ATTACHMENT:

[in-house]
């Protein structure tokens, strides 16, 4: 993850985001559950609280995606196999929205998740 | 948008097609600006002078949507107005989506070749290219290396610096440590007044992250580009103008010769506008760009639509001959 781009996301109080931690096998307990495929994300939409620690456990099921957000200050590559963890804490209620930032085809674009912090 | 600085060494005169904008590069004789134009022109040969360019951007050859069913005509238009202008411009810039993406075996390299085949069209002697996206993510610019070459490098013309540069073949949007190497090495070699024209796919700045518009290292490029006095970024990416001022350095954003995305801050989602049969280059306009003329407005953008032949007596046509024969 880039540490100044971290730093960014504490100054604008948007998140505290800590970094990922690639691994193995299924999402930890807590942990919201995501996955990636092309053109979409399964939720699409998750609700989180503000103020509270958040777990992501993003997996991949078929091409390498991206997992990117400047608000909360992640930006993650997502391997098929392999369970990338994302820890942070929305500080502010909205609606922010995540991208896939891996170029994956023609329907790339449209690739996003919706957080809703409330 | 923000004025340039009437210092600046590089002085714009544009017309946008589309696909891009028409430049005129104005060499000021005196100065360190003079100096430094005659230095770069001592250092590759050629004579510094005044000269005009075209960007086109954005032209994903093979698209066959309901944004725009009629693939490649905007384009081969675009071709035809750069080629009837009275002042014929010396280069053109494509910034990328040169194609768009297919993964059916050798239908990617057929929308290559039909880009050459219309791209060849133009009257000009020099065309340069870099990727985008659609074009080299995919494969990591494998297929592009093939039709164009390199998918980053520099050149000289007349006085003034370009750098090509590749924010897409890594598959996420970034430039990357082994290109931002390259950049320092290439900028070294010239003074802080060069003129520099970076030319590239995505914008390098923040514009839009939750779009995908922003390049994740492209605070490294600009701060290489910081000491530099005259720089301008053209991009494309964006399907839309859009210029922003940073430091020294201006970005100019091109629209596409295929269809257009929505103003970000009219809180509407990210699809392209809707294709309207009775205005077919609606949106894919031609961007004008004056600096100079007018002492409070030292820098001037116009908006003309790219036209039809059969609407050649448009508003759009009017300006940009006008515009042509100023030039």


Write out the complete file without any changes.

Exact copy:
[in-house]
């Protein structure tokens, strides 16, 4: 993850985001559950609280995606196999929205998740 | 948008097609600006002078949507107005989506070749290219290396610096440590007044992250580009103008010769506008760009639509001959 781009996301109080931690096998307990495929994300939409620690456990099921957000200050590559963890804490209620930032085809674009912090 | 600085060494005169904008590069004789134009022109040969360019951007050859069913005509238009202008411009810039993406075996390299085949069209002697996206993510610019070459490098013309540069073949949007190497090495070699024209796919700045518009290292490029006095970024990416001022350095954003995305801050989602049969280059306009003329407005953008032949007596046509024969 880039540490100044971290730093960014504490100054604008948007998140505290800590970094990922690639691994193995299924999402930890807590942990919201995501996955990636092309053109979409399964939720699409998750609700989180503000103020509270958040777990992501993003997996991949078929091409390498991206997992990117400047608000909360992640930006993650997502391997098929392999369970990338994302820890942070929305500080502010909205609606922010995540991208896939891996170029994956023609329907790339449209690739996003919706957080809703409330 | 923000004025340039009437210092600046590089002085714009544009017309946008589309696909891009028409430049005129104005060499000021005196100065360190003079100096430094005659230095770069001592250092590759050629004579510094005044000269005009075209960007086109954005032209994903093979698209066959309901944004725009009629693939490649905007384009081969675009071709035809750069080629009837009275002042014929010396280069053109494509910034990328040169194609768009297919993964059916050798239908990617057929929308290559039909880009050459219309791209060849133009009257000009020099065309340069870099990727985008659609074009080299995919494969990591494998297929592009093939039709164009390199998918980053520099050149000289007349006085003034370009750098090509590749924010897409890594598959996420970034430039990357082994290109931002390259950049320092290439900028070294010239003074802080060069003129520099970076030319590239995505914008390098923040514009839009939750779009995908922003390049994740492209605070490294600009701060290489910081000491530099005259720089301008053209991009494309964006399907839309859009210029922003940073430091020294201006970005100019091109629209596409295929269809257009929505103003970000009219809180509407990210699809392209809707294709309207009775205005077919609606949106894919031609961007004008004056600096100079007018002492409070030292820098001037116009908006003309790219036209039809059969609407050649448009508003759009009017300006940009006008515009042509100023030039």